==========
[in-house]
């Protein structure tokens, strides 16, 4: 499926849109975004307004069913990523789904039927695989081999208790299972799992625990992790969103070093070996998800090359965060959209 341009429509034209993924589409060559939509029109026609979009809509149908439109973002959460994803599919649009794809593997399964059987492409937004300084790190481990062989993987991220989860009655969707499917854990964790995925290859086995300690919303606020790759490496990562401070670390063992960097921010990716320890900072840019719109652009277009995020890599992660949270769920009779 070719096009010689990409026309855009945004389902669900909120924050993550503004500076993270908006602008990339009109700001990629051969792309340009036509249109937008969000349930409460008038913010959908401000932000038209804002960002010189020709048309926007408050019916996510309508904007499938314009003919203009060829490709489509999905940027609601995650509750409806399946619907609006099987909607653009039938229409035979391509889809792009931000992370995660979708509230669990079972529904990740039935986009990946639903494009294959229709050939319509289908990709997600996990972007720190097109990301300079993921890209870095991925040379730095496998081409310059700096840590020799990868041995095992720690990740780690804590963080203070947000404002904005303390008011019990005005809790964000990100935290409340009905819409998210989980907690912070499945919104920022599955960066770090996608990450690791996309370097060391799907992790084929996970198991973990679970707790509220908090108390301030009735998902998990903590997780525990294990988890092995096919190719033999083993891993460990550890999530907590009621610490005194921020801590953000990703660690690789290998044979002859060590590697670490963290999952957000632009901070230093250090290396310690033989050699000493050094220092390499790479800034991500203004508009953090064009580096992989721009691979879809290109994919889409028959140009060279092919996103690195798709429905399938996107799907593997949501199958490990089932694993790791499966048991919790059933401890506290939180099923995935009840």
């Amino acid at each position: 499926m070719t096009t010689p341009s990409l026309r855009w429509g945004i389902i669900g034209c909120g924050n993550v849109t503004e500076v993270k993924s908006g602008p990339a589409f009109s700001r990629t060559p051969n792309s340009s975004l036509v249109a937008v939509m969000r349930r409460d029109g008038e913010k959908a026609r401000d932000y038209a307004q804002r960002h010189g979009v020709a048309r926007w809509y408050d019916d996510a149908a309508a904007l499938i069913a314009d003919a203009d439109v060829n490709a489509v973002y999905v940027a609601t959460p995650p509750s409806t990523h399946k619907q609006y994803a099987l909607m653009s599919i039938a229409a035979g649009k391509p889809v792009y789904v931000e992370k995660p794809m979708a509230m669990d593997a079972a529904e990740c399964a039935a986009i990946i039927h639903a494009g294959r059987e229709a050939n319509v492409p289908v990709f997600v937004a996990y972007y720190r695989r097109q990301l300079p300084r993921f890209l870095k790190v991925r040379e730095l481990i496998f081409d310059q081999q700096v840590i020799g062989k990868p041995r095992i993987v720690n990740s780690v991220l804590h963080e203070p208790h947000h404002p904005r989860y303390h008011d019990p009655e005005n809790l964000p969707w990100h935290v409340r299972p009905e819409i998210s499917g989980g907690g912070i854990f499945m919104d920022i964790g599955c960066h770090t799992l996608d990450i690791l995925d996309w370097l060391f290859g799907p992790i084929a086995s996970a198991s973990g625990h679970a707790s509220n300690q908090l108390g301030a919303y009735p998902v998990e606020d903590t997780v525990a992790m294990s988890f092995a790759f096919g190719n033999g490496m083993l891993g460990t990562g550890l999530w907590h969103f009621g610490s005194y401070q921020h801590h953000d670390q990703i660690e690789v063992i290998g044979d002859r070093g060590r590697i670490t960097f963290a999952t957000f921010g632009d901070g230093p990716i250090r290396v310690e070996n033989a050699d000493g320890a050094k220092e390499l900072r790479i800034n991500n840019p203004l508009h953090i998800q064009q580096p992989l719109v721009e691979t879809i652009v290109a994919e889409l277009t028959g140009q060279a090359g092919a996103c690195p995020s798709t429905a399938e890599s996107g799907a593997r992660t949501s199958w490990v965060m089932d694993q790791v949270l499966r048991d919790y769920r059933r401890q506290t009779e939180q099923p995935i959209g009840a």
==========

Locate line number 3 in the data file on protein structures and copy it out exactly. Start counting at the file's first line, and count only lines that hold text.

């Amino acid at each position: 499926m070719t096009t010689p341009s990409l026309r855009w429509g945004i389902i669900g034209c909120g924050n993550v849109t503004e500076v993270k993924s908006g602008p990339a589409f009109s700001r990629t060559p051969n792309s340009s975004l036509v249109a937008v939509m969000r349930r409460d029109g008038e913010k959908a026609r401000d932000y038209a307004q804002r960002h010189g979009v020709a048309r926007w809509y408050d019916d996510a149908a309508a904007l499938i069913a314009d003919a203009d439109v060829n490709a489509v973002y999905v940027a609601t959460p995650p509750s409806t990523h399946k619907q609006y994803a099987l909607m653009s599919i039938a229409a035979g649009k391509p889809v792009y789904v931000e992370k995660p794809m979708a509230m669990d593997a079972a529904e990740c399964a039935a986009i990946i039927h639903a494009g294959r059987e229709a050939n319509v492409p289908v990709f997600v937004a996990y972007y720190r695989r097109q990301l300079p300084r993921f890209l870095k790190v991925r040379e730095l481990i496998f081409d310059q081999q700096v840590i020799g062989k990868p041995r095992i993987v720690n990740s780690v991220l804590h963080e203070p208790h947000h404002p904005r989860y303390h008011d019990p009655e005005n809790l964000p969707w990100h935290v409340r299972p009905e819409i998210s499917g989980g907690g912070i854990f499945m919104d920022i964790g599955c960066h770090t799992l996608d990450i690791l995925d996309w370097l060391f290859g799907p992790i084929a086995s996970a198991s973990g625990h679970a707790s509220n300690q908090l108390g301030a919303y009735p998902v998990e606020d903590t997780v525990a992790m294990s988890f092995a790759f096919g190719n033999g490496m083993l891993g460990t990562g550890l999530w907590h969103f009621g610490s005194y401070q921020h801590h953000d670390q990703i660690e690789v063992i290998g044979d002859r070093g060590r590697i670490t960097f963290a999952t957000f921010g632009d901070g230093p990716i250090r290396v310690e070996n033989a050699d000493g320890a050094k220092e390499l900072r790479i800034n991500n840019p203004l508009h953090i998800q064009q580096p992989l719109v721009e691979t879809i652009v290109a994919e889409l277009t028959g140009q060279a090359g092919a996103c690195p995020s798709t429905a399938e890599s996107g799907a593997r992660t949501s199958w490990v965060m089932d694993q790791v949270l499966r048991d919790y769920r059933r401890q506290t009779e939180q099923p995935i959209g009840a």